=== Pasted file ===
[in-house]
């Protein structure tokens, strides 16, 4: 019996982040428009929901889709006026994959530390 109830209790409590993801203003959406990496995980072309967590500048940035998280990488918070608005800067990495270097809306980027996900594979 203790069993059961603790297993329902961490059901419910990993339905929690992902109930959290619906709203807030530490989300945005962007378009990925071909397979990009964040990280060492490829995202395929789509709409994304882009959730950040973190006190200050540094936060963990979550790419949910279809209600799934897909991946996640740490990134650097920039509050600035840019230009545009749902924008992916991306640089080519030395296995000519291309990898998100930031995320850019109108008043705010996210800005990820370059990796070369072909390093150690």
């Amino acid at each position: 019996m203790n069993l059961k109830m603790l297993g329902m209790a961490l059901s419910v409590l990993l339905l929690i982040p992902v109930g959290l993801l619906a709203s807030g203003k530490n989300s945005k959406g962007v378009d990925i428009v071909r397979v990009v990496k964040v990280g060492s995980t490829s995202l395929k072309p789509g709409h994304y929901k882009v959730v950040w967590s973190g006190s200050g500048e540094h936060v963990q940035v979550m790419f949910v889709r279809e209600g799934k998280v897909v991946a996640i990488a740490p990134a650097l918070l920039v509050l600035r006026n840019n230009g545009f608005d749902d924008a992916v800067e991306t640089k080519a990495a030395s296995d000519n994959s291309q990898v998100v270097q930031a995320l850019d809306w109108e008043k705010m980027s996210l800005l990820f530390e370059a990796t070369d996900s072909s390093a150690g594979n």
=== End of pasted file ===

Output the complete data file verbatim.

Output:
[in-house]
């Protein structure tokens, strides 16, 4: 019996982040428009929901889709006026994959530390 109830209790409590993801203003959406990496995980072309967590500048940035998280990488918070608005800067990495270097809306980027996900594979 203790069993059961603790297993329902961490059901419910990993339905929690992902109930959290619906709203807030530490989300945005962007378009990925071909397979990009964040990280060492490829995202395929789509709409994304882009959730950040973190006190200050540094936060963990979550790419949910279809209600799934897909991946996640740490990134650097920039509050600035840019230009545009749902924008992916991306640089080519030395296995000519291309990898998100930031995320850019109108008043705010996210800005990820370059990796070369072909390093150690």
């Amino acid at each position: 019996m203790n069993l059961k109830m603790l297993g329902m209790a961490l059901s419910v409590l990993l339905l929690i982040p992902v109930g959290l993801l619906a709203s807030g203003k530490n989300s945005k959406g962007v378009d990925i428009v071909r397979v990009v990496k964040v990280g060492s995980t490829s995202l395929k072309p789509g709409h994304y929901k882009v959730v950040w967590s973190g006190s200050g500048e540094h936060v963990q940035v979550m790419f949910v889709r279809e209600g799934k998280v897909v991946a996640i990488a740490p990134a650097l918070l920039v509050l600035r006026n840019n230009g545009f608005d749902d924008a992916v800067e991306t640089k080519a990495a030395s296995d000519n994959s291309q990898v998100v270097q930031a995320l850019d809306w109108e008043k705010m980027s996210l800005l990820f530390e370059a990796t070369d996900s072909s390093a150690g594979n």